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Published on June 4th, 2012 | by NASCAR Wire Service

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Bodine Wins Rain-Shortened Trucks Race at Dover

Todd Bodine during the NASCAR Camping World Truck Series Lucas Oil 200 at Dover International Speedway on June 1, 2012 in Dover, Delaware.Let it rain!

At a racetrack where a casino is an integral part of the complex, Todd Bodine gambled and won big.

Despite spinning early in Friday’s rain-shortened Lucas Oil 200, Bodine remained on the lead leap, and with a contrarian pit strategy, he worked his way into the lead. When rain forced NASCAR to call the race after 147 laps, Bodine was the winner, breaking a drought of 37 races dating to 2010.

The two-time series champion won for the 22nd time in his career after fending off an assault from Parker Kligerman, the race runner-up. Pole-sitter Kevin Harvick, who dominated the first half of the race, was third when NASCAR called the event after a second stoppage for rain.

Nelson Piquet Jr. finished fourth and Cale Gale fifth.

Bodine came to the pits on Lap 98 and remained on the track when Harvick, Tim Peters, James Buescher and series leader Justin Lofton surrendered top-five positions by pitting for fuel before the resumption of the race after the first rain delay on Lap 124.

Harvick’s truck, lightning fast in clean air, tightened up in traffic, and Bodine was able to hold the top spot until a second rain shower necessitated the ninth caution on Lap 143. Four laps later, with no chance to dry the track before nightfall, the race was over.

Bodine credited Red Horse Racing crew chief Rick Gay with the race-winning call.

“We didn’t have the best (truck) today, but Rick made a great call,” Bodine said. “I didn’t realize what he was trying to accomplish, or how close we were on fuel, but it worked out. You don’t like to win ‘em this way, but you know what? I’ve lost ‘em this way, so I’m going to take this one, and we’re going to go to the house.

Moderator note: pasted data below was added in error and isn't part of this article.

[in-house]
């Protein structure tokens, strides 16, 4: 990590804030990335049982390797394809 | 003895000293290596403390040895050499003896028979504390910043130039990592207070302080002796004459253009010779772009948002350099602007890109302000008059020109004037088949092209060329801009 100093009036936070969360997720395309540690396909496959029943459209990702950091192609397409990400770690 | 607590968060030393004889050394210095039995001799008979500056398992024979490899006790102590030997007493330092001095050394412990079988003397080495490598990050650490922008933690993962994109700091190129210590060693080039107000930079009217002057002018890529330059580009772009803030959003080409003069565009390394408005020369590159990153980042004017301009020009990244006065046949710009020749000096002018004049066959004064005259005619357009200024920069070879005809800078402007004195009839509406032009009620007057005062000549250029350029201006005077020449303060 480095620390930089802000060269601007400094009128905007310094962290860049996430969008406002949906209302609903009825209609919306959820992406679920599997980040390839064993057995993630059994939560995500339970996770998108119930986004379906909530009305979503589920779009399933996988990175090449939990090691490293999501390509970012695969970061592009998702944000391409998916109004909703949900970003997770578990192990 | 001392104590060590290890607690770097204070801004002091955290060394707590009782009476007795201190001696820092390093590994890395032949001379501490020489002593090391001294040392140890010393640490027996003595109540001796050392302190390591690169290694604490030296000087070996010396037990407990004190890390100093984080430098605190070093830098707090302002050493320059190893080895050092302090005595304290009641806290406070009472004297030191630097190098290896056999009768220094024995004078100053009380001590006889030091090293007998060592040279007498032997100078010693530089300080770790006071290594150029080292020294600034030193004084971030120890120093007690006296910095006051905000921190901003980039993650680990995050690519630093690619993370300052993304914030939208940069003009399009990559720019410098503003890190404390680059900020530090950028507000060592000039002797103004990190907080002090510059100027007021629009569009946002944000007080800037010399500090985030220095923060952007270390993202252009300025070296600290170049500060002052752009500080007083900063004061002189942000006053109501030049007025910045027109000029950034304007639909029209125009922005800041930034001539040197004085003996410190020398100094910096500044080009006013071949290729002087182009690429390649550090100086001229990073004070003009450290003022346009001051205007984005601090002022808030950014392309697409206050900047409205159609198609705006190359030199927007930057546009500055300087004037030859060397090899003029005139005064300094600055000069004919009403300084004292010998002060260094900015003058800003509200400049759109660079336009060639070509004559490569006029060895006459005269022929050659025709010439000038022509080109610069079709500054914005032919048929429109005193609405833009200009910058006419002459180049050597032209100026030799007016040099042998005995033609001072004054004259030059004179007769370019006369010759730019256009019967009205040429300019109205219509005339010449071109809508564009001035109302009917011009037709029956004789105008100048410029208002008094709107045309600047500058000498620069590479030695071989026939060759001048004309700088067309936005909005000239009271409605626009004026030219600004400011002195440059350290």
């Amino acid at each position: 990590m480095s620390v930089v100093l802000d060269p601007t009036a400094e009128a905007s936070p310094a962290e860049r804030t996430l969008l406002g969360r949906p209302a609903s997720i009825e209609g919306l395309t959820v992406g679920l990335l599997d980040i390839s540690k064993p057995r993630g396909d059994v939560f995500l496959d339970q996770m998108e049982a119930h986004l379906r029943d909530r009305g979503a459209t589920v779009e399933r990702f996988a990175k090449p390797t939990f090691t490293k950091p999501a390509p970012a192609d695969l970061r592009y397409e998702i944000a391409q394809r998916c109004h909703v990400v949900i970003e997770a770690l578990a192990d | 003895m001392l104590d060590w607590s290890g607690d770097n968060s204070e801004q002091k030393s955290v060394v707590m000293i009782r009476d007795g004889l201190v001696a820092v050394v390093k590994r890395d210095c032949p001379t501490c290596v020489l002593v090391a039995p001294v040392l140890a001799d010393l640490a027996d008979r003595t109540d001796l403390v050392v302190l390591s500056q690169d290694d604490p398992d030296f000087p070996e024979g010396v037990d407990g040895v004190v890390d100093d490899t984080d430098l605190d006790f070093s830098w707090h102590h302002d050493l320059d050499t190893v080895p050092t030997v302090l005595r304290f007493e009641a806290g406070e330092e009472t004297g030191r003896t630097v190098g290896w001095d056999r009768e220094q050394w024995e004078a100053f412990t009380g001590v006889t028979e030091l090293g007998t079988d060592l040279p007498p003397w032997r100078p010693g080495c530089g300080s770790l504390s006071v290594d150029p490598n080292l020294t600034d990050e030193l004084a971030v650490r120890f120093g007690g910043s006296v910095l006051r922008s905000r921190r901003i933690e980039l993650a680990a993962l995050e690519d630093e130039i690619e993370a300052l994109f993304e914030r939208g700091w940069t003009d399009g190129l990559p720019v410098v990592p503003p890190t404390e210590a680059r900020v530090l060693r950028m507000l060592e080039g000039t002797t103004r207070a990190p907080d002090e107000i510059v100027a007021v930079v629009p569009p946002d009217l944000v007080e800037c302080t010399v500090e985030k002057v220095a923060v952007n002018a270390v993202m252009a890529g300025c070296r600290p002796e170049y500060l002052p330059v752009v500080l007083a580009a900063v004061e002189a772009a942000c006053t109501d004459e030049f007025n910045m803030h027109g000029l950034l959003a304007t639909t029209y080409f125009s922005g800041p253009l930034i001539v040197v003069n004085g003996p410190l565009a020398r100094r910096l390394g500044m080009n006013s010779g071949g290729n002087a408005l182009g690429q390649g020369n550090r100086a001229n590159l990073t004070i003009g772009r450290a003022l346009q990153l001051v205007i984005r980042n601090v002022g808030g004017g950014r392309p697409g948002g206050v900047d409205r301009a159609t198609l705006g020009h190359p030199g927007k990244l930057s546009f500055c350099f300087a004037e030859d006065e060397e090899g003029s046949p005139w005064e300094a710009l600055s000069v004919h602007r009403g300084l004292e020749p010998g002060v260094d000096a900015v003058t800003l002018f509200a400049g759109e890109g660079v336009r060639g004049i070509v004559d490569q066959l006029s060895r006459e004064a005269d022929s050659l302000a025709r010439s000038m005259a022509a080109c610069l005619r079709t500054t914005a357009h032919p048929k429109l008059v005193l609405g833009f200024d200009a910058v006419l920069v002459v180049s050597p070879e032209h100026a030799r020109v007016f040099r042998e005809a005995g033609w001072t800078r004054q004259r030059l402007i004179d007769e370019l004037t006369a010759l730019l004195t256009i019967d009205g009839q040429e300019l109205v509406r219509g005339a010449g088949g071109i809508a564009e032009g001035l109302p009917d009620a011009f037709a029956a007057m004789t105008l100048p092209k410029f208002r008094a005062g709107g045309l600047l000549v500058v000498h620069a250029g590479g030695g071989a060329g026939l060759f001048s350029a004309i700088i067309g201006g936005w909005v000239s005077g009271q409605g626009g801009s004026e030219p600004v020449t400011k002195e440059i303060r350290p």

“Kevin had the best truck, but racing isn’t always about having the best truck. It’s about strategy and putting yourself in the right position, and Rick Gay did that for this team.”

Harvick began to assert his dominance as soon as the race began. By the time the engine in Jason White’s No. 23 Ford blew on Lap 12, Harvick had opened a three-second leader over hard-luck Johnny Sauter.

A contender for the series championship last year, Sauter brought his truck to pit road under the fifth caution on Lap 98 because of a power steering failure. The long stay on pit road dropped Sauter to 18th in the running order, the last truck on the lead lap.

Harvick held a comfortable lead when Wes Burton’s spin and contact with the inside wall caused the sixth caution of the afternoon. Rain began to fall while the field circulated under yellow.

NASCAR brought the field to pit road on Lap 121 and red-flagged the event for 15 minutes, 23 seconds, but the rain abated and provided an opportunity to restart the race on Lap 124.

Note: The last Truck Series race shortened because of rain was the 2011 season finale at Homestead. Lofton, who finished 10th, maintained a one-point edge over second-place Peters (ninth Friday) in the series standings.

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